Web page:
 Iqaluit is the Capital of Nunavut, officially designated on April 17th, 2001  2001 Census showed a population of 5,236 people, an increase of 24.1% since 1996, & 19.6% of the overall Nunavut population.  City of Iqaluit estimates the population of the City in 2005 to be close to 7,000.  In 2005 City of Iqaluit licensed approximately 450 businesses operating in City limits.  All industry sectors are represented in Iqaluit, however statistical collection and analysis is difficult.

Iqaluit Airport

Nunavut – Why?
 Nunavut was created in 1993 when the Nunavut Lands Claims Agreement & the Nunavut Act were signed  Nunavut became official April 1st, 1999,  Although based on an Aboriginal Land Claim it is a public government for all Nunavummiut.  The GN‟s sustainable development strategy is based on:
– a mixed economy – land and wage based – sustainable use of natural resources – IQ – Inuit Qaujimajatuqangit – Inuit traditional knowledge and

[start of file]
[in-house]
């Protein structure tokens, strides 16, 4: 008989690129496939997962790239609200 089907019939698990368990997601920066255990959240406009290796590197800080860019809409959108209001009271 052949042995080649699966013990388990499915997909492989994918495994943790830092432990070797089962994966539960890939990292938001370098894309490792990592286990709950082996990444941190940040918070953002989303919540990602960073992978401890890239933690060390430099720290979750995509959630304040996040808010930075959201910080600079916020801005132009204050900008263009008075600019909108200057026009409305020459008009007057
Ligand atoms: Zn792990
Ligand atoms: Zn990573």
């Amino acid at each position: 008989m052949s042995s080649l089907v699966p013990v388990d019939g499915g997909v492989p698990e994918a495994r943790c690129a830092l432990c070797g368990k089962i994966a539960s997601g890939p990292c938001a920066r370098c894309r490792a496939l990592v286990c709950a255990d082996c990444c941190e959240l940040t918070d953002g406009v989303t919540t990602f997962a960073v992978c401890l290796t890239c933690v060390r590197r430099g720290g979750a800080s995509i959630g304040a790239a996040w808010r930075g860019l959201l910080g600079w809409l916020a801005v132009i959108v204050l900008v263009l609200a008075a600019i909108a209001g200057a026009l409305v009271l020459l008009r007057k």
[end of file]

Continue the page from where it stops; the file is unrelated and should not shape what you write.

consensus decision-making – all communities must benefit – self reliance – young population

Nunavut Economic Outlook 2001 Development in Nunavut
 all human activities undertaken to achieve well-being are open to economic assessment: life sustenance, self-esteem and freedom of choice.  Economic Development (wealth creation) considers not just money, but how time & resources are used to achieve personal & societal objectives.  Economic growth is required for a society to achieve its development objectives,  a traditional land based economy cannot keep pace with demands for goods & services in an industrial economy.